Reforming Trauma Coaching,Mental Health Service,Calamvale,QLD

Is the current social media fascination with narcissism and psychopathy following the path of the eugenics movements of the 30’s and 40’s?


30 Nov
30Nov

Jason Brien.

Within the last 10 years, social media has pounced all over narcissism and psychopathy. Once conditions relatively unheard of outside of academia, social media interest in narcissism and psychopathy has exploded exponentially and self-proclaimed narcissism and psychopath experts, life coaches (myself included), counsellors and survivors seem to populate social media with their insights, opinions and stories. Much of the credit for transferring the concepts of narcissism and psychopathy from academia to everyday discourse needs to go to Israeli writer Sam Vaknin. Mr Vaknin is a self-proclaimed narcissist who first began to publish material on the internet and YouTube about narcissism, narcissists, narcissistic abuse and psychopathy in the mid 90’s. Mr Vaknin is responsible for popularising terms such as narcissistic abuse, no contact, narcissistic pathologized space, inverted narcissist and cold empathy along with redefining old and outdated terms such as narcissistic supply, narcissistic rage and narcissistic injury to name just a few. Unsurprisingly, Sam Vaknin receives very little credit from social media pundits for his 20 plus years of documenting and describing narcissists and psychopaths.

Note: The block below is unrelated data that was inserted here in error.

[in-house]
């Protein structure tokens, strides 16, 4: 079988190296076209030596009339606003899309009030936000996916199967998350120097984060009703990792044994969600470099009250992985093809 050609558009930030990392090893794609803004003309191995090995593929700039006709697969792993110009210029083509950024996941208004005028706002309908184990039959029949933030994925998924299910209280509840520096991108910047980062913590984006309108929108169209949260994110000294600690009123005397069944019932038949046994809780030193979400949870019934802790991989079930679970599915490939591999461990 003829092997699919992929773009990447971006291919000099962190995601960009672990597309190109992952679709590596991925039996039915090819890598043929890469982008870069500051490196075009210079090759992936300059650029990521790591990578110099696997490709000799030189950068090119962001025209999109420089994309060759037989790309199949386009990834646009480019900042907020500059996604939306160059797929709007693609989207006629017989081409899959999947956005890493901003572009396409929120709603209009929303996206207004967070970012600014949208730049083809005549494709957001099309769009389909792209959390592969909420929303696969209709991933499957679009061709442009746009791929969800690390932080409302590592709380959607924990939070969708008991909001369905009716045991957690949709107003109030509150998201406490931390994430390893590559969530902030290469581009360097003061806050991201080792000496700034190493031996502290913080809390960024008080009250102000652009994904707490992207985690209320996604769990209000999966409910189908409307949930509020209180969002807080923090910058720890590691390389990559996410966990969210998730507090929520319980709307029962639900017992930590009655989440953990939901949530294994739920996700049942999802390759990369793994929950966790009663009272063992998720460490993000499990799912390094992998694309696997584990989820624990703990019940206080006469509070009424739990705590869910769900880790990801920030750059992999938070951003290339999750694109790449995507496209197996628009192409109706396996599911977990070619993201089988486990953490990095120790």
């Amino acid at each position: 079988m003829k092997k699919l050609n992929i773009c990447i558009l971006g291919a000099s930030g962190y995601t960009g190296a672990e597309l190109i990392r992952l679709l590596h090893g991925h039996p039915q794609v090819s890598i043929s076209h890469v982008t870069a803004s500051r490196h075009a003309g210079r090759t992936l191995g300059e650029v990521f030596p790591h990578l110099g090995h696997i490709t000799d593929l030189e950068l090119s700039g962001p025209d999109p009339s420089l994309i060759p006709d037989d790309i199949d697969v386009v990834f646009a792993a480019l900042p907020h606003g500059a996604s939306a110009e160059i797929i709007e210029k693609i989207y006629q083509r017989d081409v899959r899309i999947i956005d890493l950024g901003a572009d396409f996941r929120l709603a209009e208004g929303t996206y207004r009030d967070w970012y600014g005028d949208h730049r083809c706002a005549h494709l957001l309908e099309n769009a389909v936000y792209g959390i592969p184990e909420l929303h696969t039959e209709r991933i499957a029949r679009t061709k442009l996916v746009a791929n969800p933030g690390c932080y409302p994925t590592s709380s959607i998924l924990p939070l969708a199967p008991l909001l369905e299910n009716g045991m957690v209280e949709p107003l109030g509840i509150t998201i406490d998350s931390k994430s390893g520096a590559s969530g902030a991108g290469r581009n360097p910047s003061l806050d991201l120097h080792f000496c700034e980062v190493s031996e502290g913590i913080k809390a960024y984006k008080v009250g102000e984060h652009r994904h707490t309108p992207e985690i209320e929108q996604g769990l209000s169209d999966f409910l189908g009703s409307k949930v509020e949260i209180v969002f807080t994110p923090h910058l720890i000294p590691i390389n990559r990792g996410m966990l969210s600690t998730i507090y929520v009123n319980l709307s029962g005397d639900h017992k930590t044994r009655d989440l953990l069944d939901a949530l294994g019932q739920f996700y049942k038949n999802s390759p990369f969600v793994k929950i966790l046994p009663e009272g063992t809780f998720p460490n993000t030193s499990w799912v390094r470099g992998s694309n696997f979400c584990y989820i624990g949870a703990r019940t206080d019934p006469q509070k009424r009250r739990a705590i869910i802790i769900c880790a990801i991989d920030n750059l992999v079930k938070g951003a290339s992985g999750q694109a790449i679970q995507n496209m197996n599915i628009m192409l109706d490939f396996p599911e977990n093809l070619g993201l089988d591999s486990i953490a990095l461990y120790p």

With this in mind, the current social media trend seems to be focused on displaying the ‘evil’ and ‘injurious’ sides of narcissism and psychopathy. The animosity and hatred towards narcissists, narcissism and psychopathy may be driving the disorders underground. Outside of academia, there is very, very little information being disseminated about healthy narcissism or pro-social psychopathy. Narcissism, in its healthy form, is a core component of healthy personality development. Without narcissism, one cannot adequately develop self-esteem or a sense of self-worth. I have discussed healthy narcissism briefly in my article Mirror, mirror on the wall, who’s the most narcissistic of them all? Likewise, there are only a few authors (Andy McNab) and academics (Kevin Dutton, James Fallon) willing to buck the ‘psychopaths and narcissists are evil’ trend and discuss the pro-social aspects of psychopathy and narcissism and the positive effects these pro-social aspects have on society.